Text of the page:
Featured Research

from universities, journals, and other organizations

Brain Implants Relieve Alzheimer's Damage

Date:
August 30, 2007
Source:
Harvard University
Summary:
Genetically engineered cells implanted in mice have cleared away toxic plaques associated with Alzheimer's disease. The animals were sickened with a human gene that caused them to develop, at an accelerated rate, the disease that robs millions of elderly people of their memories. After receiving the doctored cells, the brain-muddling plaques melted away. If this works in humans, old age could be a much happier time of life.

Plaques comprised of amyloid-beta are the hallmark pathology of Alzheimer's disease. In this study, the scientists used an amyloid-degrading enzyme to clear these amyloid cobwebs from the brain - as illustrated in these treated (below) versus untreated (above) brain images.
Credit: Image courtesy of Harvard University

Genetically engineered cells implanted in mice have cleared away toxic plaques associated with Alzheimer’s disease.

Related Articles


The animals were sickened with a human gene that caused them to develop, at an accelerated rate, the disease that robs millions of elderly people of their memories. After receiving the doctored cells, the brain-muddling plaques melted away. If this works in humans, old age could be a much happier time of life.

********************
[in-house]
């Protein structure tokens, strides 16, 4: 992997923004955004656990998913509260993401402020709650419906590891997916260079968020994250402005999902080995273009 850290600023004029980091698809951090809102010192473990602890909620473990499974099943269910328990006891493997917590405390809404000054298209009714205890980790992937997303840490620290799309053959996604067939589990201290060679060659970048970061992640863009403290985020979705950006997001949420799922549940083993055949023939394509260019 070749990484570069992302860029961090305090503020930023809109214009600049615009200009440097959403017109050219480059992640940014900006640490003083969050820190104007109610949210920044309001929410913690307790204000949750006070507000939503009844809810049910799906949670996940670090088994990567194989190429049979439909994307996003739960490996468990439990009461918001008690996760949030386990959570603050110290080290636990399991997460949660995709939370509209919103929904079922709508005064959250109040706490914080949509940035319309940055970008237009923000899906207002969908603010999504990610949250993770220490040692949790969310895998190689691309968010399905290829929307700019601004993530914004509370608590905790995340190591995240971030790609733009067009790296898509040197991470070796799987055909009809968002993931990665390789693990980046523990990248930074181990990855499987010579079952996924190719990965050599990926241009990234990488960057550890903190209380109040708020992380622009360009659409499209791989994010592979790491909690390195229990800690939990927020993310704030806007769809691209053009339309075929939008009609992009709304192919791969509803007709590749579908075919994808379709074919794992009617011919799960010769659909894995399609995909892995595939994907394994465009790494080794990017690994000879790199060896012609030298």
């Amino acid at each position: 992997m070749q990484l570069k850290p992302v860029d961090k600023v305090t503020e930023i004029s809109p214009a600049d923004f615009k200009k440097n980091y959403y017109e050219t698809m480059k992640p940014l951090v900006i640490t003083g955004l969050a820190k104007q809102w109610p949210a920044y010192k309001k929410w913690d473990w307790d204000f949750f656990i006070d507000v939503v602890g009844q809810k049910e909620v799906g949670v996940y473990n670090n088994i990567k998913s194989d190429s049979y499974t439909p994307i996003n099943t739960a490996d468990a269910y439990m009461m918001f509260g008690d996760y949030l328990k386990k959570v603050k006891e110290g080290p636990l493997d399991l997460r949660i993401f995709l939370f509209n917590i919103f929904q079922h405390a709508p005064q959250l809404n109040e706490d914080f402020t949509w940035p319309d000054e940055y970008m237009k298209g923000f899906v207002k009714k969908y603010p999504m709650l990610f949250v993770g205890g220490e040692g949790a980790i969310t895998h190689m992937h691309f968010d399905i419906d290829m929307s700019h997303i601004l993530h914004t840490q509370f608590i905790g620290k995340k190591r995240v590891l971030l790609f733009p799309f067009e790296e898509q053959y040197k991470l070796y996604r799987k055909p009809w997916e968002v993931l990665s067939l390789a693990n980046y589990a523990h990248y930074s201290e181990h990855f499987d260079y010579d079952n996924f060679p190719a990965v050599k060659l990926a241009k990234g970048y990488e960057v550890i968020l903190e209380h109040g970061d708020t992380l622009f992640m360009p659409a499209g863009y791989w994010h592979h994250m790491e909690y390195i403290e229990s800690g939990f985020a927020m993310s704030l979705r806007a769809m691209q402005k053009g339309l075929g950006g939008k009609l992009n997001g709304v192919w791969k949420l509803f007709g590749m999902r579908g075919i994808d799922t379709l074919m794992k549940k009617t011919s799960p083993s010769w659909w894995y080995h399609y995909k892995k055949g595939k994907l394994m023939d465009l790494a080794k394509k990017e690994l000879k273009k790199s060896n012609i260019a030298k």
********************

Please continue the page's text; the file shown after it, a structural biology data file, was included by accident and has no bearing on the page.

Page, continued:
Alzheimer’s involves a protein called amyloid-beta, which makes up gooey clots or plaques that form in the brain. These toxic clumps, along with accessory tangled fibers, kill brain cells and interfere with memory and thinking. The situation has been compared to a build-up of cholesterol in coronary arteries.

“Delivery of genes that led to production of an enzyme that breaks up amyloid showed robust clearance of plaques in the brains of the mice,” notes Dennis Selkoe, Vincent and Stella Coates Professor of Neurologic Diseases at Harvard Medical School. “These results support and encourage further investigation of gene therapy for treatment of this common and devastating disease in humans.”

The first published report of the experiments, done by Selkoe and other researchers from Harvard-affiliated Brigham and Women’s and McLean hospitals, appeared Aug. 27 on the Web site of the Public Library of Science.

The gene delivery technique employed by the research team has been used in several other trials with animals that model human diseases, including cancers. The procedure involves removing cells from patients, making genetic changes, and then putting back the modified cells, which should treat a disease or disability. So far, this approach has produced encouraging results for cancers, blood, muscle, and eye diseases, spinal cord injuries, stroke, Parkinson’s and Huntington diseases, and amyotrophic lateral sclerosis (Lou Gehrig’s disease). “Several of these potential treatments have advanced to human trials, with encouraging outcomes for patients,” says Matthew Hemming, lead author of the report and a graduate student in Selkoe’s lab.